Continue applying gentle downward force. At the same time, gently push outward and around with the fingertip. Try to move the lump around in a circle.
Do not rub your fingertip around on the surface of the palm lump. You should see and feel that you are gently moving the palm lump around in a small circle.
Side-to-side cord stretch –
Use two fingers of the good hand to hold, lightly but firmly, the middle of the DC cord. While gently grasping the DC cord at the mid-point, push or nudge it over a little toward the thumb-side of the hand. Hold it there for 10-15 seconds. Then push or nudge it in the opposite direction, toward the little finger-side of the hand. Hold it there for 10-15 seconds. Continue reversing the side-to-side stretch.
Learn about Peyronie’s disease.
- Stretch Dupuytren’s contracture gently, for best results. At no time during or after doing Dupuytren’s contracture stretches should you feel discomfort. Please, keep it gentle and easy.
- Do all these stretches as often as possible. Use all the big and little times in a day to help your hands.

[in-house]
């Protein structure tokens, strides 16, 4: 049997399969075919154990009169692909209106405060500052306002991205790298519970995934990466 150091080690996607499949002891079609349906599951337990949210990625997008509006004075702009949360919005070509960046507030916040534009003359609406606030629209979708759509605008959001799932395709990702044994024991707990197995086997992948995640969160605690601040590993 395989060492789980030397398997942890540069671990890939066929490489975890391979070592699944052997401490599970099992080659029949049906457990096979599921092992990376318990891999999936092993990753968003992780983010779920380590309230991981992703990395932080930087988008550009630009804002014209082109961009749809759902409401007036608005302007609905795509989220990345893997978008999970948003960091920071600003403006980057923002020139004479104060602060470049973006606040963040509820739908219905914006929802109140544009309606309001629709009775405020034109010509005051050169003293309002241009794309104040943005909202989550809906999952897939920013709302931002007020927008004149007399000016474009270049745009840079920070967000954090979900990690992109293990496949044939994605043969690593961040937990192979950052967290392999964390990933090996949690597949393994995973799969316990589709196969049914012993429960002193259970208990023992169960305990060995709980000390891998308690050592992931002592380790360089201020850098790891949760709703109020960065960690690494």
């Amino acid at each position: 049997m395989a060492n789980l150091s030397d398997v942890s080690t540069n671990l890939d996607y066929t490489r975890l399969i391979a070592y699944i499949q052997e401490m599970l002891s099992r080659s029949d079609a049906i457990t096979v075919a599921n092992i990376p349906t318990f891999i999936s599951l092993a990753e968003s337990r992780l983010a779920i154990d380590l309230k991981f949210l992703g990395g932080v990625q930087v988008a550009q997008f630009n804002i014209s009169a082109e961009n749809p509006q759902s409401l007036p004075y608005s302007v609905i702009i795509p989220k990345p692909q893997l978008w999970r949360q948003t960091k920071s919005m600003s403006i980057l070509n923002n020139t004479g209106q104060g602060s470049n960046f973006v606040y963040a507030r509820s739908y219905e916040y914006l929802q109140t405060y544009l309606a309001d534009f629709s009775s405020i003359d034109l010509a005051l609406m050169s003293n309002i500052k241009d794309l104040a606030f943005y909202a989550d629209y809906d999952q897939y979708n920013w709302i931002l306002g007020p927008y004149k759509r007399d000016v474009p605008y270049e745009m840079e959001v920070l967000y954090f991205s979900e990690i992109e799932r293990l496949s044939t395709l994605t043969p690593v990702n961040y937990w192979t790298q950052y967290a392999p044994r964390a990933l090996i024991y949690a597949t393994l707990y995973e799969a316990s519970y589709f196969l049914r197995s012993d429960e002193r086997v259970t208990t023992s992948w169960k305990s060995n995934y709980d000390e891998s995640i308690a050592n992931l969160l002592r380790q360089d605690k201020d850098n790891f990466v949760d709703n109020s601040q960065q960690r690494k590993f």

- Make these stretches a part of a larger internal and external DCI therapy plan.
For more information about DCI non-drug non-surgical treatment of Dupuytren’s contracture.
Please take these Dupuytren’s contracture stretches to your treating doctor to review and get approval before you start doing them. Dupuytren’s Contracture Institute and Natural Health Education LLC want your doctor to know what you are doing to help yourself.
Information provided above should not be taken as personal medical advice or instruction. Statements, information and opinions expressed throughout the entirety of this website have not been evaluated by the Food and Drug Administration nor are all of the materials or products presented herein intended to treat, cure or prevent disease.